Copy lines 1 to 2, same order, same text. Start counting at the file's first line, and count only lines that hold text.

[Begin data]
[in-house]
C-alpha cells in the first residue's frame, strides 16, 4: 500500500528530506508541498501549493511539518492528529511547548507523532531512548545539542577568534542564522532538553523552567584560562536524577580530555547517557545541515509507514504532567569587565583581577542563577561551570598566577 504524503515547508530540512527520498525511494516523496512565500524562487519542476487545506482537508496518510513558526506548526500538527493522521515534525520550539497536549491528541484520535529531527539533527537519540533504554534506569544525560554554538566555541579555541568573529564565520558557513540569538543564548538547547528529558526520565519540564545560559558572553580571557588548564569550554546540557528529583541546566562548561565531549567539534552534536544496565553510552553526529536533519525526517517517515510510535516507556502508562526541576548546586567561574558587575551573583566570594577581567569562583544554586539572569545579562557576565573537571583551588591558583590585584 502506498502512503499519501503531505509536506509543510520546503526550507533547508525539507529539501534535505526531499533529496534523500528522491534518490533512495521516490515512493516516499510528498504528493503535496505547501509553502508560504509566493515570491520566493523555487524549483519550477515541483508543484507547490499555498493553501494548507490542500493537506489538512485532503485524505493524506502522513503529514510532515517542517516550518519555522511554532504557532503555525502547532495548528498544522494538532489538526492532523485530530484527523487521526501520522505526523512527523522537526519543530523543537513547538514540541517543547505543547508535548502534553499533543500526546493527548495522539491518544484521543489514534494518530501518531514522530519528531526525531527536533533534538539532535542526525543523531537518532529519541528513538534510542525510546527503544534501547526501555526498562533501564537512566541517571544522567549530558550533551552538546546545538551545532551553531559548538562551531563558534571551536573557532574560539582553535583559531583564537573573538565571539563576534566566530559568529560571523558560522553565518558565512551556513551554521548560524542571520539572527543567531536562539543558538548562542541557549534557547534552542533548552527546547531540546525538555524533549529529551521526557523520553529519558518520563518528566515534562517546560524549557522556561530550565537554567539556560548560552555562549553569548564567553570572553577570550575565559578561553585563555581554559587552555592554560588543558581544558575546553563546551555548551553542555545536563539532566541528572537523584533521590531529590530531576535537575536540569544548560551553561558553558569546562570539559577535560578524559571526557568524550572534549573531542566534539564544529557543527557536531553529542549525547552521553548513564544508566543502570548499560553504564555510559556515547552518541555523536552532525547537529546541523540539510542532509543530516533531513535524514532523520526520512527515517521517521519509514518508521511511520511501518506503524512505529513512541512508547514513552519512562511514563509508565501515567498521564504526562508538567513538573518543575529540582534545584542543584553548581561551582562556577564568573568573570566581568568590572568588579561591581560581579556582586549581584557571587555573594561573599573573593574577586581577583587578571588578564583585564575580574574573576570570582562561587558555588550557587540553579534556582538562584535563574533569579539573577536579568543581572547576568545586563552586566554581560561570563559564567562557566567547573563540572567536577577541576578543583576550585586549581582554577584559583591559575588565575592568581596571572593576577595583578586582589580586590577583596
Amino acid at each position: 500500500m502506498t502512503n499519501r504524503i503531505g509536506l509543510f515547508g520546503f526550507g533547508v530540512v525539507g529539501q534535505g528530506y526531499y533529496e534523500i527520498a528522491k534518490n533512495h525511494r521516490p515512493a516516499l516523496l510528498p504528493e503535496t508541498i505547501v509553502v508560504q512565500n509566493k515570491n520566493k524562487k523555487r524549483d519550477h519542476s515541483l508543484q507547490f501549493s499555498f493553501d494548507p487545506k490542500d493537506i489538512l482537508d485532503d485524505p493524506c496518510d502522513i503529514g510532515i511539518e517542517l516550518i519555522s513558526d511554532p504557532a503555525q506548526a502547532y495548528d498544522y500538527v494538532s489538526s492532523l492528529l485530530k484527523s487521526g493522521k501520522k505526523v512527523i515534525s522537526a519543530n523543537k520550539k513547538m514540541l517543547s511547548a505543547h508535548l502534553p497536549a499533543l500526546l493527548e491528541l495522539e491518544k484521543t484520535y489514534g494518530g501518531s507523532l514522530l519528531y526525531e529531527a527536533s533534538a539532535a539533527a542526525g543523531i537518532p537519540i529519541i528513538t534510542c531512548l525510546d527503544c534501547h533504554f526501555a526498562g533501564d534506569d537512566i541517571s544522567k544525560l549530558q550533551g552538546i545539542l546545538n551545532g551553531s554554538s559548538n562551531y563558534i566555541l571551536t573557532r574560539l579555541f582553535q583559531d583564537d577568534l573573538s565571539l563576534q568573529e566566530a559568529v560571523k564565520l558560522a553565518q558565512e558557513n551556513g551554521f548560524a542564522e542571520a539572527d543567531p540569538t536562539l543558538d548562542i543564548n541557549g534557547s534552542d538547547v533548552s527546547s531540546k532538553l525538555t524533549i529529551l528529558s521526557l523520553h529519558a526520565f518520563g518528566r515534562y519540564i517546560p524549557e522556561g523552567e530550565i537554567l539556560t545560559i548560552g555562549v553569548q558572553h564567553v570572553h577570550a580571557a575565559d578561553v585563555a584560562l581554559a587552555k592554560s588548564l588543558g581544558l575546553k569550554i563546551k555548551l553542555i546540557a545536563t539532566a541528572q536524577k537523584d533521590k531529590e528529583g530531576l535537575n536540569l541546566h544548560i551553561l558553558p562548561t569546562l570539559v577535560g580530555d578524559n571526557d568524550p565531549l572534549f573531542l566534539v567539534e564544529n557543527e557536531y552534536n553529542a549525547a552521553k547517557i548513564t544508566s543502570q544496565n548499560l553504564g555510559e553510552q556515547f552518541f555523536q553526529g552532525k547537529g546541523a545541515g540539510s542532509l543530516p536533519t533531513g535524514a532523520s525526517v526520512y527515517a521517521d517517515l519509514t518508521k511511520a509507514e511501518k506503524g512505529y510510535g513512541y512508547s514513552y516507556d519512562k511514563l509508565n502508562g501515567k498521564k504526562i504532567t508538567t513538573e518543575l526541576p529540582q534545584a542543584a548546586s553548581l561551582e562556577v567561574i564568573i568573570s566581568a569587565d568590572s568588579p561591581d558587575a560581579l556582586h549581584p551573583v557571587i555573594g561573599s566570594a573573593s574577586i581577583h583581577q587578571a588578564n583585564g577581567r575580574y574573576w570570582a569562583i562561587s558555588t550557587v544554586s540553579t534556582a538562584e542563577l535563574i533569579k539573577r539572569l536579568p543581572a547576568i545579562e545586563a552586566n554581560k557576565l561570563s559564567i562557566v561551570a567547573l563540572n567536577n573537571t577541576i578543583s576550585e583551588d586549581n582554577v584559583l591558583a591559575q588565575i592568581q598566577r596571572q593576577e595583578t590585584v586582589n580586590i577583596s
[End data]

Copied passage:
[in-house]
C-alpha cells in the first residue's frame, strides 16, 4: 500500500528530506508541498501549493511539518492528529511547548507523532531512548545539542577568534542564522532538553523552567584560562536524577580530555547517557545541515509507514504532567569587565583581577542563577561551570598566577 504524503515547508530540512527520498525511494516523496512565500524562487519542476487545506482537508496518510513558526506548526500538527493522521515534525520550539497536549491528541484520535529531527539533527537519540533504554534506569544525560554554538566555541579555541568573529564565520558557513540569538543564548538547547528529558526520565519540564545560559558572553580571557588548564569550554546540557528529583541546566562548561565531549567539534552534536544496565553510552553526529536533519525526517517517515510510535516507556502508562526541576548546586567561574558587575551573583566570594577581567569562583544554586539572569545579562557576565573537571583551588591558583590585584 502506498502512503499519501503531505509536506509543510520546503526550507533547508525539507529539501534535505526531499533529496534523500528522491534518490533512495521516490515512493516516499510528498504528493503535496505547501509553502508560504509566493515570491520566493523555487524549483519550477515541483508543484507547490499555498493553501494548507490542500493537506489538512485532503485524505493524506502522513503529514510532515517542517516550518519555522511554532504557532503555525502547532495548528498544522494538532489538526492532523485530530484527523487521526501520522505526523512527523522537526519543530523543537513547538514540541517543547505543547508535548502534553499533543500526546493527548495522539491518544484521543489514534494518530501518531514522530519528531526525531527536533533534538539532535542526525543523531537518532529519541528513538534510542525510546527503544534501547526501555526498562533501564537512566541517571544522567549530558550533551552538546546545538551545532551553531559548538562551531563558534571551536573557532574560539582553535583559531583564537573573538565571539563576534566566530559568529560571523558560522553565518558565512551556513551554521548560524542571520539572527543567531536562539543558538548562542541557549534557547534552542533548552527546547531540546525538555524533549529529551521526557523520553529519558518520563518528566515534562517546560524549557522556561530550565537554567539556560548560552555562549553569548564567553570572553577570550575565559578561553585563555581554559587552555592554560588543558581544558575546553563546551555548551553542555545536563539532566541528572537523584533521590531529590530531576535537575536540569544548560551553561558553558569546562570539559577535560578524559571526557568524550572534549573531542566534539564544529557543527557536531553529542549525547552521553548513564544508566543502570548499560553504564555510559556515547552518541555523536552532525547537529546541523540539510542532509543530516533531513535524514532523520526520512527515517521517521519509514518508521511511520511501518506503524512505529513512541512508547514513552519512562511514563509508565501515567498521564504526562508538567513538573518543575529540582534545584542543584553548581561551582562556577564568573568573570566581568568590572568588579561591581560581579556582586549581584557571587555573594561573599573573593574577586581577583587578571588578564583585564575580574574573576570570582562561587558555588550557587540553579534556582538562584535563574533569579539573577536579568543581572547576568545586563552586566554581560561570563559564567562557566567547573563540572567536577577541576578543583576550585586549581582554577584559583591559575588565575592568581596571572593576577595583578586582589580586590577583596